The Federal Court of Appeal recently confirmed that patent settlement agreements may be subject to the provisions of the Competition Act; however, “something more” than a mere assertion of patent rights is required to amount to conspiracy under the Act.

In its decision in Apotex Inc. v. ADIR, the Federal Court of Appeal upheld the Federal Court’s ruling that the mere assertion of patent rights does not amount to a conspiracy under the Act. Although the Federal Court and Federal Court of Appeal concluded that the evidence in this case did not support a finding of conspiracy, the ruling leaves the possibility open that a patent settlement could, in some instances, violate the Act, when the settlement or actions by the relevant parties include “something more” than the mere assertion of patent rights.

In this case, ADIR, an innovator pharmaceutical company and owner of the patent for perindopril (an ACE-inhibitor, blood pressurelowering drug), and Servier Canada Inc., the Canadian licensee, had commenced a patent infringement action against generic producer Apotex Inc. Apotex defended the action on a number of grounds. In addition to claiming that the patent was invalid, Apotex filed a counterclaim claim for damages under Section 36 of the Act alleging that ADIR had obtained the patent in breach of Section 45, the Act’s conspiracy provision. The basis of Apotex’s counterclaim was a settlement agreement entered into by ADIR and two other parties in a conflict proceeding involving co-pending patent applications. The proceeding was resolved, with the patent being awarded to ADIR on consent of the parties.

Apotex alleged that ADIR (and the other parties in the conflict proceedings) had entered into the settlement agreement to avoid the result that either (i) no claims covering perindopril would issue, or (ii) there would be overlapping claims for the drug awarded to multiple parties. Apotex asserted that the acquisition of the patent unduly lessened competition in the ACE-inhibitor market, contrary to Section 45, thereby injuring Apotex and entitling it to damages pursuant to Section 36 of the Act.

At trial, Justice Snider of the Federal Court found that the patent was valid and that Apotex had infringed the patent. Justice Snider dismissed Apotex’s counterclaim seeking damages under Section 36 of the Act, finding that every step in the conflict proceedings and the issuance of the patent had been in accordance with and permitted under the Patent Act or the Federal Courts Rules, and there was nothing more involved than the mere assertion of patent rights. Justice Snider stated that without “something more,” the mere assertion of patent rights cannot be a violation of Section 45 of the Act. Justice Snider further noted that by issuance of the patent, Servier, the licensee of the ADIR patent, had only as much market power as was inherent in the patent, and was merely exercising rights provided under the Patent Act.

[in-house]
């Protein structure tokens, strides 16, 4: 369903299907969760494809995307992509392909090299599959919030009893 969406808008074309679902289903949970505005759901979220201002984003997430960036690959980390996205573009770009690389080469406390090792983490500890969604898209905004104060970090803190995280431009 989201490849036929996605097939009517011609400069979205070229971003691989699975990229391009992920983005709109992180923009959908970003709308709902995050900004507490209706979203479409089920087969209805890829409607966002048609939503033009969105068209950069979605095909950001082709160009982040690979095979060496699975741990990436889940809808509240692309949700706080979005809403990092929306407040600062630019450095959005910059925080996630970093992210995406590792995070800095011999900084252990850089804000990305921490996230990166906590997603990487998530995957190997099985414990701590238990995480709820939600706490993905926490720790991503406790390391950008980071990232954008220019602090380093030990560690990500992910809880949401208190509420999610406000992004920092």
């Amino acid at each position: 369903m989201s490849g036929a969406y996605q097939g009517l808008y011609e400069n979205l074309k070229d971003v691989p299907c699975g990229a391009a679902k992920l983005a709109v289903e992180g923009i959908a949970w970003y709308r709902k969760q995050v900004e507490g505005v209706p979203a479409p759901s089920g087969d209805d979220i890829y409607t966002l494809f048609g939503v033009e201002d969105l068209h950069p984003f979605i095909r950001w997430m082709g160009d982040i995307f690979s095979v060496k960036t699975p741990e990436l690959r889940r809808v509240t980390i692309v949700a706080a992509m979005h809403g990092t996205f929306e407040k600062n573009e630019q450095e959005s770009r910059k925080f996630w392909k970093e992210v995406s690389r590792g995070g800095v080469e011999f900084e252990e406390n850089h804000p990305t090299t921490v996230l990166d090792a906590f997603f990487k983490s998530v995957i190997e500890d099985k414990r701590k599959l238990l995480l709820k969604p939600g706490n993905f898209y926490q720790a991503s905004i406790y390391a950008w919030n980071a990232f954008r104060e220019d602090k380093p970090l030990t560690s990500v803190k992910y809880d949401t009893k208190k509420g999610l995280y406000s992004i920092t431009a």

The Federal Court of Appeal found no fault with the trial judge’s conclusions on the conspiracy claim, which were based on factual determinations. However, Justice Layden- Stevenson for the unanimous court left it open that a patent settlement could constitute an offence under the Act:

This is not to say there might never be circumstances where a settlement agreement could constitute the “something more” [but i]t is not the situation here. I have some difficulty conceptualizing that an agreement effecting a remedy that was open to the court to grant and was placed before the court for its approval could constitute an offence under the Competition Act.

McCarthy Tétrault Notes:

Although there was insufficient evidence in this case to support a finding of conspiracy under the Act, the Federal Court of Appeal reinforced the possibility that a patent settlement may raise concerns under the Act where there is something beyond the mere exercise of patent rights. So-called “reverse payment settlements,” under which a patent holder pays an alleged infringer to delay market entry, could be an example of “something more” than the mere exercise of patent rights.

It should be noted that this case was decided under the old criminal conspiracy provision of the Act. Under that provision, the Crown (and civil plaintiffs) has to demonstrate that an agreement is likely to lessen competition “unduly.” Amendments coming into force in March 2010 will remove that requirement for so-called "hard-core" cartels (i.e., agreements among competitors to fix prices, allocate markets or restrict supply). Instead, those agreements will be subject to criminal prosecution and civil damages claims upon proof of the existence of the agreement. The burden of proof will then shift to the parties to an agreement to prove the arrangement is ancillary and necessary to a broader agreement that is not within an impugned hard-core category.

Although this amendment could make it easier for both the Crown and civil plaintiffs to prove conspiracies, the conclusions of the Federal Court of Appeal in the present case — that there needs to be “something more” than the mere exercise of intellectual property rights to demonstrate a conspiracy — will still be relevant and applicable.

Under the March 2010 amendments, a new civil review provision (Section 90.1) will also be added to the Act. We expect that the Competition Bureau will be more likely to review patent settlements under this provision, rather than the criminal conspiracy provision of the Act. This new provision will allow the Commissioner of Competition to seek remedies from the Competition Tribunal in connection with agreements between competitors that prevent or lessen competition substantially in a market.